By Larry Austin
Island Dispatch Editor
Dr. Willard Ruth came to Grand Island early in his medical career to be close to family, not imagining he would work in one town for nearly five decades.
Dr. Ruth of Grand Island Family Practice was honored by colleagues from Niagara Falls Memorial Medical Center with a retirement party Wednesday, capping a 51-year career in medicine, 49 spent serving families of Grand Island.
“I think back when you’re young, it’s one day at a time. You really don’t think about that. It’s just something that I’ve loved. I’ve enjoyed it, and it was hard to retire,” Ruth said of his career.
“People would come in and they would say, ‘I’ve got three years, four months, three days and 12 seconds until I retire.’ And they just hated to go to work.”
“I love what I do. I was so lucky. I don’t ever remember a day not wanting to go to work.”
“Let me tell you, in my career I have never come across a more caring, compassionate and dedicated doctor,” said Sanjay Chadha, senior vice president for service line operations at Niagara Falls Memorial Medical Center, to a gathering of colleagues Wednesday outside the GI Family Practice offices at 2608 Grand Island Blvd.
“I have yet to find an any more dedicated doctor like him who cares for a person inside out, not only the medical needs, but he will talk to you about your overall mind-body health, social issues, what’s going on? I’ve known the doctor the last 10 years almost now, and I can never forget him. The guy is so humble.”
“The 49 years that I’ve been here have gone by in a flash,” Ruth told the party, where one patient after another stopped to talk to him. Ruth described the people on the Island that he has treated as “loyal.”
“People enjoy seeing you at the grocery store, being one of them,” Ruth said. “And, you know, I think that really helps. When I started out, we did house calls and we were always part of the community.”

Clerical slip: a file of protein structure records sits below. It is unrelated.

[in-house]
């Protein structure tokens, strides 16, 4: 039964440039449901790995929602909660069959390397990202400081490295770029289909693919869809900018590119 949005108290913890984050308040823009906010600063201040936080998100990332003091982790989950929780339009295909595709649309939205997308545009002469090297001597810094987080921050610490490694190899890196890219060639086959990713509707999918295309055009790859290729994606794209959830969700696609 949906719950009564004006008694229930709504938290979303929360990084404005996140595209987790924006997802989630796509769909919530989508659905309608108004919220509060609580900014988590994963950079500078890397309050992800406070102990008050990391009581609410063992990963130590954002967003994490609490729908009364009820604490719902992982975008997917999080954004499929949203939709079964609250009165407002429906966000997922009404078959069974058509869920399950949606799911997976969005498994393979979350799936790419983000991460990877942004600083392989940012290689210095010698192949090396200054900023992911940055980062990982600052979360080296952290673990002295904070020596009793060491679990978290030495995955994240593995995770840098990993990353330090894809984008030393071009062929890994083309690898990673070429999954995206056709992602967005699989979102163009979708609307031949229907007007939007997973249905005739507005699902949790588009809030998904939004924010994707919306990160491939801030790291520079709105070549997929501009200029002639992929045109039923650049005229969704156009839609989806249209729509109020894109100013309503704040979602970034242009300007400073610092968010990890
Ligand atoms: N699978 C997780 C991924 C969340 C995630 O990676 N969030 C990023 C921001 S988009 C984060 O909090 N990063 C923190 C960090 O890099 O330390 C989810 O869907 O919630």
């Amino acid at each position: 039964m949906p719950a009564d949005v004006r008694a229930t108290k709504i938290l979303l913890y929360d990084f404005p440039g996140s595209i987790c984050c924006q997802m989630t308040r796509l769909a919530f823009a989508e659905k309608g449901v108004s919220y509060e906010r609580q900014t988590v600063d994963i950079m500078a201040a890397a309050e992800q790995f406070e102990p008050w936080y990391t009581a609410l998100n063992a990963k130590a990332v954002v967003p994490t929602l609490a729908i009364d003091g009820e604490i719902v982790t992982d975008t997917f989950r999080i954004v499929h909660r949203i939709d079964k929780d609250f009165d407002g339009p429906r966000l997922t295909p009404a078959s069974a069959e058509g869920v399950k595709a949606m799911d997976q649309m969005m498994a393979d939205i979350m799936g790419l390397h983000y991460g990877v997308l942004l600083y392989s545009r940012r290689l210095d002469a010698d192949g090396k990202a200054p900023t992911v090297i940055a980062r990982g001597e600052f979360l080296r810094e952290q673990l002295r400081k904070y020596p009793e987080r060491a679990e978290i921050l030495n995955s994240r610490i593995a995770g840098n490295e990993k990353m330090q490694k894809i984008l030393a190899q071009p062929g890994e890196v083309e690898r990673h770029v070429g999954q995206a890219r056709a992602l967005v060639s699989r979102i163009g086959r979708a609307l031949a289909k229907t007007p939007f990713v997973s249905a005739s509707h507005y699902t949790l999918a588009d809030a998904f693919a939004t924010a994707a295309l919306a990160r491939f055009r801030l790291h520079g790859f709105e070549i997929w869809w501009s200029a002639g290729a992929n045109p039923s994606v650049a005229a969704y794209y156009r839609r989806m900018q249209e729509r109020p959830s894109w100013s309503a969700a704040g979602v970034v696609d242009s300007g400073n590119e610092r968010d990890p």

Over 51 years as a doctor, Ruth said he’s seen some changes, not all of them good. Ruth bemoaned the prevalence of digital medicine, which was promised to be the next big thing. “Computers were the worst thing, as far as I’m concerned. They just slow you down,” he said. “So every doctor you talked to says how bad computers are.”
Medicine is not computer science, he explained, but rather a practice, an art, that has become more complex.
“When we came to the Island, it was all cash, $6 a visit. No insurance. ... It was all Blue Cross Blue Shield. ... People would come in, pay the $6, be given a receipt, they would send that receipt to Blue Cross, and they got reimbursed 80%. So it was all cash, and there were no referrals. So it was very uncomplicated; we did our records on 5 by 7 cards.”
Hal Pierce was one of the many patients of Dr. Ruth who attended the retirement get-together to wish him well. In 1977, Pierce, a patient of Dr. Ruth since 1973, was preparing to take 10 of his Boy Scouts from Troop 254 to summer camp. They all needed their physicals.
“So I went over and asked Dr. Ruth to come to our meeting. He came to the meeting and he charged all the boys $2 for a physical,” Pierce recalled. “Then he had the $20 and he handed it back to me and he said, ‘Buy some snacks for your boys when they’re at camp.’”
“Now, how many doctors do something like that?”
Chadha also introduced Dr. Sandra Yale, who will step into Ruth’s shoes at Grand Island Family Practice.
“I say change is difficult. Change is always hard. But we have to deal with it, and there’s good people taking my place,” Ruth said.